Nicaraguan Bishop Rolando Álvarez, a critic of dictator Daniel Ortega, denounced this Friday (5) that he is being held in his Curia by police forces without knowing the reason, while the country’s vice president, Rosario Murillo, warned that “provoking ” is a crime.
“We are gathered, in the name of the Lord, in this chapel of Mercy and held back by the police forces,” said the bishop who, along with six priests and six lay people, has been in this situation since Thursday at the Episcopal Palace in the northern department of Matagalpa. from Nicaragua.
The religious said through the digital platform of his diocese that he does not know why they are holding him and that he does not know how long the parish house will remain under siege by the police.
For her part, the country’s vice president, who is Ortega’s wife, said through the official press, without mentioning the bishop, that “to provoke, to show off impunity, is a crime, especially when what is provoked is discord”.
The statements by Álvarez and Murillo are the most recent friction between the Ortega government and the Catholic Church, which escalated on Thursday when Nicaraguan police prevented the celebration of morning mass in the Cathedral of Matagalpa, before which the cardinal went out to to pray.
Murillo, who said the day before that the sacred symbols of Catholicism were “manipulated”, also commented that “to discredit those institutions that deserve respect is also a crime”.
During a virtual Mass, the bishop asked the Catholic faithful to “keep alive hope, remain strong in love and live in the freedom of the children of God, knowing that the Lord will fulfill his word: the Lord will restore Nicaragua”.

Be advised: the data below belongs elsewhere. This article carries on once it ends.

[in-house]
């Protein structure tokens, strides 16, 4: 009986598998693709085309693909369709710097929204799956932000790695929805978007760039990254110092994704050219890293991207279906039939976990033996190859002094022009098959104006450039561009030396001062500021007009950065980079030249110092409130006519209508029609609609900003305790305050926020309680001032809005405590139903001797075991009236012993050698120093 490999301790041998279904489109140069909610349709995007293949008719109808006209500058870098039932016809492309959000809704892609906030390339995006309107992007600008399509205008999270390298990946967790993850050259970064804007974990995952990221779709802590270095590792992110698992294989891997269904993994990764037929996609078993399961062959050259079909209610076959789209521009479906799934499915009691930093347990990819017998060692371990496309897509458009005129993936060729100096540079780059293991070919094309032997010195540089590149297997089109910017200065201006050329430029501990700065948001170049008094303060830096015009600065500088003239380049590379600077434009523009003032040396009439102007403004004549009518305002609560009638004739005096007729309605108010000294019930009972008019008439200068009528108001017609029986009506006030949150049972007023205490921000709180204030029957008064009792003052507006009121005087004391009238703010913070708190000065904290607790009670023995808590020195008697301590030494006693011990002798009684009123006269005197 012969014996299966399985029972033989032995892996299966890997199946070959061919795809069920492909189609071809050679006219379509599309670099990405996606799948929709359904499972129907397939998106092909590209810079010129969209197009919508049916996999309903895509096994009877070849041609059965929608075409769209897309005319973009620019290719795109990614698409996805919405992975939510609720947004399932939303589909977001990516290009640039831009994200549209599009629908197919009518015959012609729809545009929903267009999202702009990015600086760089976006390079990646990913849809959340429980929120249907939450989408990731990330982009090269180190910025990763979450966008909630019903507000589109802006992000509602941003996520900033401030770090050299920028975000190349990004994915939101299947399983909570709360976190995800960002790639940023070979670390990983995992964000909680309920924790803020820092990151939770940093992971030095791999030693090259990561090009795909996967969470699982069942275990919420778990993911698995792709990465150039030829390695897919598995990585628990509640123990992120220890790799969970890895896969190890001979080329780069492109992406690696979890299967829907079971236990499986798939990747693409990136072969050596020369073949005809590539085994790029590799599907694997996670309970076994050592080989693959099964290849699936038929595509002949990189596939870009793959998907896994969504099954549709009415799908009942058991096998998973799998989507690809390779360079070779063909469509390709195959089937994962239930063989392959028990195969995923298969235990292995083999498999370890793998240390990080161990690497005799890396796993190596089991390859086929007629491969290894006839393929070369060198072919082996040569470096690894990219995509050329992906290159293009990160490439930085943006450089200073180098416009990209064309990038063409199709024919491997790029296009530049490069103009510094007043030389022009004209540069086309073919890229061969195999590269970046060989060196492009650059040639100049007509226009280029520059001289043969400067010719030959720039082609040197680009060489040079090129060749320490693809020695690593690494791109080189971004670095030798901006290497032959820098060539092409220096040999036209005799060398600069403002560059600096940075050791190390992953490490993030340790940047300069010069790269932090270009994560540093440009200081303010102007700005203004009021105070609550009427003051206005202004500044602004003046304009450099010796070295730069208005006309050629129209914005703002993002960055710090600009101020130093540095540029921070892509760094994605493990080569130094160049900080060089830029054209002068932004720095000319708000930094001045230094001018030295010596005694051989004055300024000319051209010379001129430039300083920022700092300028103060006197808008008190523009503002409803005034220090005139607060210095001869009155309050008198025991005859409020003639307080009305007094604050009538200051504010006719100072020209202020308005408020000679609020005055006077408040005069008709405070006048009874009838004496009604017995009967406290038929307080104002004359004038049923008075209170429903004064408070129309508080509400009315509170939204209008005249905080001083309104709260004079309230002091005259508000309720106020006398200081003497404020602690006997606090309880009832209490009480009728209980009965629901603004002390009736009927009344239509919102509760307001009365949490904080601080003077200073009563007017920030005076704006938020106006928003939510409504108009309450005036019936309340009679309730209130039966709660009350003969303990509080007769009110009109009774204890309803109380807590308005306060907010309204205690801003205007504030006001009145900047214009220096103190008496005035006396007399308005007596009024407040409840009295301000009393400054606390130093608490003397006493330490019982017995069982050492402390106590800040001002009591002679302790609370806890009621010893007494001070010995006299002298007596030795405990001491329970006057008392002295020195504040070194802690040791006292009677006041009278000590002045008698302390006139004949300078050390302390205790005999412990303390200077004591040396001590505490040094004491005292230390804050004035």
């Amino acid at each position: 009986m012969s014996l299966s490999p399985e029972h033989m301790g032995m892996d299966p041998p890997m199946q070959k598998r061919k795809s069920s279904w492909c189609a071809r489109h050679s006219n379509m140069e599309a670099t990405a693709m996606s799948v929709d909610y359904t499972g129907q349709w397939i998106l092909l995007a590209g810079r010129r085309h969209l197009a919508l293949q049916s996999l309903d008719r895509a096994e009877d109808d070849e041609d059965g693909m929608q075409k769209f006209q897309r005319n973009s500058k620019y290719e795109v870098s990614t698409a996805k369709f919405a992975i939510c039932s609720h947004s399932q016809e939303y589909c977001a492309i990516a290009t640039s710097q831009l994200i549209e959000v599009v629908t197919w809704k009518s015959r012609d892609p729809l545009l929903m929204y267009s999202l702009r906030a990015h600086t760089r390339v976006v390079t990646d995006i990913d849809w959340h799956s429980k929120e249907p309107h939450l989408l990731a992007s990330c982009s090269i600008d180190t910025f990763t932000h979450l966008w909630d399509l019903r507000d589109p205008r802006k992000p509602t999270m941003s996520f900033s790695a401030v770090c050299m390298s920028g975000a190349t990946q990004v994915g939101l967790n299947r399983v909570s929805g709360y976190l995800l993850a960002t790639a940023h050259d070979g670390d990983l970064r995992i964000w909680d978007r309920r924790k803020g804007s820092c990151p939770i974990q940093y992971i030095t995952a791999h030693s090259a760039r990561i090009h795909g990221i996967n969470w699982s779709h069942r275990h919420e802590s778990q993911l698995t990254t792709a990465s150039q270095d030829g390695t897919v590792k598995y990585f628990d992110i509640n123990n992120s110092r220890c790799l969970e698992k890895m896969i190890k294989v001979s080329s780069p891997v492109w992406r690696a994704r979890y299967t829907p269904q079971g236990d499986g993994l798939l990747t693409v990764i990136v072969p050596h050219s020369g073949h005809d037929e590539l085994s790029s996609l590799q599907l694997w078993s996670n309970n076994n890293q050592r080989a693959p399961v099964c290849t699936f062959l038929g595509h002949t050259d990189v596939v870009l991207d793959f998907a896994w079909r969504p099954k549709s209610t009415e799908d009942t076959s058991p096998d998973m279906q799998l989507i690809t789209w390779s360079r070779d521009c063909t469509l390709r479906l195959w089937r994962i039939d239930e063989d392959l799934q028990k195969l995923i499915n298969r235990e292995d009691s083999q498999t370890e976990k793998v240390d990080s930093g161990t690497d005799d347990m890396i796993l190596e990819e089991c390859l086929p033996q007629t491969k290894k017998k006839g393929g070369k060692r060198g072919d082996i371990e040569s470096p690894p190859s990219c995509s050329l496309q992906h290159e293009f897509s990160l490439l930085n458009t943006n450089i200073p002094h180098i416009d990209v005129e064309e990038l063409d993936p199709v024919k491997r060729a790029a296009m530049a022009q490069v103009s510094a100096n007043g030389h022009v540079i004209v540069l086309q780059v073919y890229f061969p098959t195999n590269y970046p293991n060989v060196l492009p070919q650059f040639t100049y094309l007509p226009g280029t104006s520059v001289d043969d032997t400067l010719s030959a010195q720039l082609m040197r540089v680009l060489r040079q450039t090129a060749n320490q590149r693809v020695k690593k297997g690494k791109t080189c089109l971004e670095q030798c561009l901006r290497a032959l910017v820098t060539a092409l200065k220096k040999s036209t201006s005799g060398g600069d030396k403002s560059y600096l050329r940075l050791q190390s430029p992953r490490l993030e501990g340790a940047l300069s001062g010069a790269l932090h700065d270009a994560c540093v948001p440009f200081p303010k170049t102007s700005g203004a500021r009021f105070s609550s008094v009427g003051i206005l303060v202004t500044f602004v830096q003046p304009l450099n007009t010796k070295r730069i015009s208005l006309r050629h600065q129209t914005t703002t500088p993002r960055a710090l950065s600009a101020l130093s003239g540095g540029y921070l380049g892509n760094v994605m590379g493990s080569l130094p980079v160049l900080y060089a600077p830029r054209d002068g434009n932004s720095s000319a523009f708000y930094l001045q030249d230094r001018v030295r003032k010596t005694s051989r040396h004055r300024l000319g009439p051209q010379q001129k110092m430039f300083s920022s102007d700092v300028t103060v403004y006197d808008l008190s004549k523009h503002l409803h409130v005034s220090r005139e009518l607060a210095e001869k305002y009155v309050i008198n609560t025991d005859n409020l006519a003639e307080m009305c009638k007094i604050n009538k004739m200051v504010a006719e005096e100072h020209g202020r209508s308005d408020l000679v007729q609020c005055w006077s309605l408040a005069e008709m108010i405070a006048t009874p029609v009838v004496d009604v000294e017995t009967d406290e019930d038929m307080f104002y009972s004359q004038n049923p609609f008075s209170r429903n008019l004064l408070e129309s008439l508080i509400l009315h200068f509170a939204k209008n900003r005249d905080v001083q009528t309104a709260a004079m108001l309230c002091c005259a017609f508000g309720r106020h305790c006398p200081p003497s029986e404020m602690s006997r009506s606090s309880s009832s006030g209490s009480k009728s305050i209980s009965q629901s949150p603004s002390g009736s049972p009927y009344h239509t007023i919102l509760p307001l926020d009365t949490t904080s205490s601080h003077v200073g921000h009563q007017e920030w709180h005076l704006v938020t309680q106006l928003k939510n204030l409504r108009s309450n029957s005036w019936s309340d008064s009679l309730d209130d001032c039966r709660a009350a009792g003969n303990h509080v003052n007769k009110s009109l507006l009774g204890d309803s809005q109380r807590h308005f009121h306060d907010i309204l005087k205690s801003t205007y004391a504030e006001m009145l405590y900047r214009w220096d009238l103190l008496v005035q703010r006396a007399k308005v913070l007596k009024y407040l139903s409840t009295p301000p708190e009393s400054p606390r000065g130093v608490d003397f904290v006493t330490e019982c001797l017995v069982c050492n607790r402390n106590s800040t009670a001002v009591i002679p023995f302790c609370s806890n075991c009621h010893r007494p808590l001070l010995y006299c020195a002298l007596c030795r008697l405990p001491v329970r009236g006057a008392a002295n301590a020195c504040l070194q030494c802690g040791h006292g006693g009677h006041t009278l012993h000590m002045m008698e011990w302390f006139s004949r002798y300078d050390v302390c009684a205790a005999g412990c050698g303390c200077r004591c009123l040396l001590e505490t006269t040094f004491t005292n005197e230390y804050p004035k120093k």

Meanwhile, the first lady, who is the mother-in-law of the head of the National Police, Francisco Díaz, referred to hate crimes, which since 2021 are punishable by life imprisonment in Nicaragua.
“Let’s remember that hate is a crime, that every crime is a crime, and a crime that must be investigated”, observed Murillo.
At Friday’s Mass, Álvarez prayed “also for those who keep us stranded, we continue to ask the Lord to bless their lives, their marriages, their families, their jobs, may the Lord bless their food, their steps.”
He also thanked the “millions of brothers and sisters who have watched us since yesterday”.
The bishop said that, in addition to Nicaraguan priests, members of the Latin American Episcopal Council (CELAM), which brings together bishops from Latin America and the Caribbean, also expressed “closeness and solidarity”.
Ortega and Murillo’s relations with the Catholic Church have historically been fraught with friction and have remained tense since the 2018 anti-government uprising, which the Sandinista leader interpreted as a failed coup and for which he still blames, among others, the Episcopate.